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Is HR brave enough to play its role in developing a meritocratic society?

Sandy Begbie, one of the UK’s most respected people leaders, believes big business needs to regain the trust of citizens but HR needs to step up and challenge its practices and customs

Meritocracy in HR

People leaders have the power to be a force for positive social impact but they need to be ready to challenge the business, according to Standard Life Aberdeen’s global head of people, organisation & integration Sandy Begbie.

Begbie, who has been recognised as one of the UK’s most influential HR practitioners of the past decade, says HR’s evolving role is as the “conscience of the company” and HR leaders should be considering the impact of the business in terms of its community, people, customers and investors – and articulating this to the board.

“Business has the power to make a difference. But is HR being brave enough in challenging business custom and practice? HR needs to be bold with ambition and remind itself of the human impact of what it does and the difference it makes. It is very motivating when you have got barriers to knock down,” he says.

Good business is sustainable business, and that is good for investors. You can still make tough decisions

Begbie says a focus on meritocracy is important to enable equality of opportunity and to rebuild trust in financial services and large corporations as a whole.

“It enables diversity of thought, increased engagement, has reputational benefits, helps with attraction and retention and it’s just the right thing to do. Good business is sustainable business, and that is good for investors. You can still make tough decisions,” he says.

HR is in prime position to champion meritocracies by focusing on board diversity and helping social mobility through adopting practices like blind recruitment and progressive policies such as agile working and enhanced parental leave pay. A meritocratic organisation will be naturally diverse and a genuinely diverse organisation will be instinctively meritocratic, Begbie says, adding that it is vital this diversity is in its broadest sense and not “box ticking”.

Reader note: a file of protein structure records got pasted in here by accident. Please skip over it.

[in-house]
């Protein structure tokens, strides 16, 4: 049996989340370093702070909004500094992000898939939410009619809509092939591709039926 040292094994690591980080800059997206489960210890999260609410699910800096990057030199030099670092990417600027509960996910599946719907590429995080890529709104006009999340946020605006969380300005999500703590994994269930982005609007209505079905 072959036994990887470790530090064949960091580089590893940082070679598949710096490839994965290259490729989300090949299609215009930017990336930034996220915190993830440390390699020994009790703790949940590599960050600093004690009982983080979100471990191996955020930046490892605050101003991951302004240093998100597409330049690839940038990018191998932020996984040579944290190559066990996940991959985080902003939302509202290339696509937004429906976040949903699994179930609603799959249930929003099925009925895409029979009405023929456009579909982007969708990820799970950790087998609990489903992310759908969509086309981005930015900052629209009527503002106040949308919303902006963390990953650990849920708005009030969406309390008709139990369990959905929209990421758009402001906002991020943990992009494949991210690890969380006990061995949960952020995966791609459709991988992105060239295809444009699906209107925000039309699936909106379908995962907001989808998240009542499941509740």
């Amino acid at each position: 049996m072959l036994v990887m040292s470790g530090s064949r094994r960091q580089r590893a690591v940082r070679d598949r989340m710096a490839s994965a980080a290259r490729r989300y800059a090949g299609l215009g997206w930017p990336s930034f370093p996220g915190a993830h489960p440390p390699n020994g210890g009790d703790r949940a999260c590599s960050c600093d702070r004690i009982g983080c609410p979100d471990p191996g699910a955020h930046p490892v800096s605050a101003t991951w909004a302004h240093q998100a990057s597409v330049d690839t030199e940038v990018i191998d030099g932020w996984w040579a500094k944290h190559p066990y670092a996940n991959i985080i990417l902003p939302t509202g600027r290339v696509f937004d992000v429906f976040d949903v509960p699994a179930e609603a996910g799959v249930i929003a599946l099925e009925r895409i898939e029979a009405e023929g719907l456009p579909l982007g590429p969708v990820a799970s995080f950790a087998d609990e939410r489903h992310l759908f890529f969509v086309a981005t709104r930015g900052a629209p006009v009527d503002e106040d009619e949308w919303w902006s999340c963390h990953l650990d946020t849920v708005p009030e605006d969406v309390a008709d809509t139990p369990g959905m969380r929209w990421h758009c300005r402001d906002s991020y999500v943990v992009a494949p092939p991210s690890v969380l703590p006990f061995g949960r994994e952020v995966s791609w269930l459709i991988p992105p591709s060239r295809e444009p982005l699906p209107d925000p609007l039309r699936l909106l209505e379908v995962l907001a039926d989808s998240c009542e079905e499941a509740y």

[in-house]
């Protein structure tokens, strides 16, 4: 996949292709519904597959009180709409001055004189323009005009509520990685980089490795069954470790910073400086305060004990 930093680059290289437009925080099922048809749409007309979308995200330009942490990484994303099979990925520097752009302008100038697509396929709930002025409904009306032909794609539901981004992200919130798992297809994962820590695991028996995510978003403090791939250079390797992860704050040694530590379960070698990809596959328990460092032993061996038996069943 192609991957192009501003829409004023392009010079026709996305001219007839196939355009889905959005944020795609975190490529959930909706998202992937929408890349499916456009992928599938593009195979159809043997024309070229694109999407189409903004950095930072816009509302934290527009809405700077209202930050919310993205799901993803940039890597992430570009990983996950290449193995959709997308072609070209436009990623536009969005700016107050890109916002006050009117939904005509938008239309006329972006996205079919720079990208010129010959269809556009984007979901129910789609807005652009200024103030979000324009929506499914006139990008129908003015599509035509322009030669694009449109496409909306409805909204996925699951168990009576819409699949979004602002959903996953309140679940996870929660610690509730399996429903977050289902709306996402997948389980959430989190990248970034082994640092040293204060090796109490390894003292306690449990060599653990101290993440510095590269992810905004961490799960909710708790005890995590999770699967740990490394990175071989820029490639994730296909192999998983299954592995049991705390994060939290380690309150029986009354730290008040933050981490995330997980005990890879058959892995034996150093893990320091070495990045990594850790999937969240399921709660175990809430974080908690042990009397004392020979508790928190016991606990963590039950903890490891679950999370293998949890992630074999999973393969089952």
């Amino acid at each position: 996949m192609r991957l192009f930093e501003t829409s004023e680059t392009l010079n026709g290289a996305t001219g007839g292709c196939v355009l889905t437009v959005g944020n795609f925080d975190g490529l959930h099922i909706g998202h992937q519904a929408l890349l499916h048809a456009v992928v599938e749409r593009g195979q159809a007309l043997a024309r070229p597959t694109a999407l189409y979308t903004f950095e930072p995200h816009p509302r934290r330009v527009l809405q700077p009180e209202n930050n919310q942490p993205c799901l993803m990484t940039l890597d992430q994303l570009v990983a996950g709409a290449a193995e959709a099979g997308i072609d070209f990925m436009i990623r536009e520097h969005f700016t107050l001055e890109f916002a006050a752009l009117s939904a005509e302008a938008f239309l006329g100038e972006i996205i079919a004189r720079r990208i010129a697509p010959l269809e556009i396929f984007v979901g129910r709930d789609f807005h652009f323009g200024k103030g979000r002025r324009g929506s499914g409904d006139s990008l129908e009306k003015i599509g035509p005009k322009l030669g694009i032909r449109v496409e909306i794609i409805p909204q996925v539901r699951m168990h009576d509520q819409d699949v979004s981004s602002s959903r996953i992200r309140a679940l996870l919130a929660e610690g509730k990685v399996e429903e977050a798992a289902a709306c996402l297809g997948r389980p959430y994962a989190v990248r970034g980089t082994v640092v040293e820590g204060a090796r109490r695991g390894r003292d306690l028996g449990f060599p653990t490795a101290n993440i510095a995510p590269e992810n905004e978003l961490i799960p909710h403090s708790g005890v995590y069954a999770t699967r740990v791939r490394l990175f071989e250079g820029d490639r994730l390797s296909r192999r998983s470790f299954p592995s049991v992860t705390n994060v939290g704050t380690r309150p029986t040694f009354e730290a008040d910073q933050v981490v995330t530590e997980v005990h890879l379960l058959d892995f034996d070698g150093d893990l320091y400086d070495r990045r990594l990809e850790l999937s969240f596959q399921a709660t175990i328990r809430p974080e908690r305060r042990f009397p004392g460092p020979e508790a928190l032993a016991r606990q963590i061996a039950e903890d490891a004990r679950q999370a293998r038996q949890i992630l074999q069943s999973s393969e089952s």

“It’s important to look at areas such as gender inclusion but we need to look at how we avoid the unintended consequence of raising the barriers to other minority groups,” he stresses.

On wages, Begbie says HR must “take a stance” and “be passionate” in arguing the case for raising the economic pay level and paying a living wage. He says it needs to be “brave” when it comes to executive remuneration, influencing the business in terms of transparency and simplification around pay.

A number of recent events in the UK make a focus on rebuilding a meritocratic society all the more urgent. These include the decision to leave the European Union, which will necessitate reconfiguring the country’s labour market to maximise people’s potential as barriers to overseas talent are erected, as well as enabling the skills and talent to create a more entrepreneurial economy as the UK seeks to find its place in the new order.

Added to this is the Taylor review of Modern Employment Practices, published in June 2017, which sets out a series of recommendations to create ‘good work’ for everyone.

Begbie’s comments echo those of Morrisons’ chairman Andrew Higginson, who recently wrote that rediscovering the need for a meritocracy has never been more important.

“Business has a number of important roles to play in society, but one of the most important is as a conduit to a meritocracy,” Higginson said in The Telegraph.

“Yet I believe we are less of a meritocracy today than we were when I started work nearly 40 years ago. Corporations are bigger and more remote. Online application forms and computerised ‘sifting’ of applicants cement the bias towards particular universities and degrees. And, disappointingly, the importance of a private school education to ‘getting on’ seems to have grown,” Higginson added.

Begbie believes there are five takeaways for HR if it is to help to create a meritocratic society:

  1. You have the power to make a difference and be a force for positive social impact
  2. You need ambition, belief and focus – keep it simple with a small number of clearly defined goals
  3. Be bold with your ambition
  4. Collaborate and get involved– you create bigger possibilities when you work with others
  5. Remind yourself of the human impact of what you do and the difference it makes

Begbie was addressing a select group of people leaders at an event held by global payroll & HR service provider and The People Space Brand Partner SD Worx.

 

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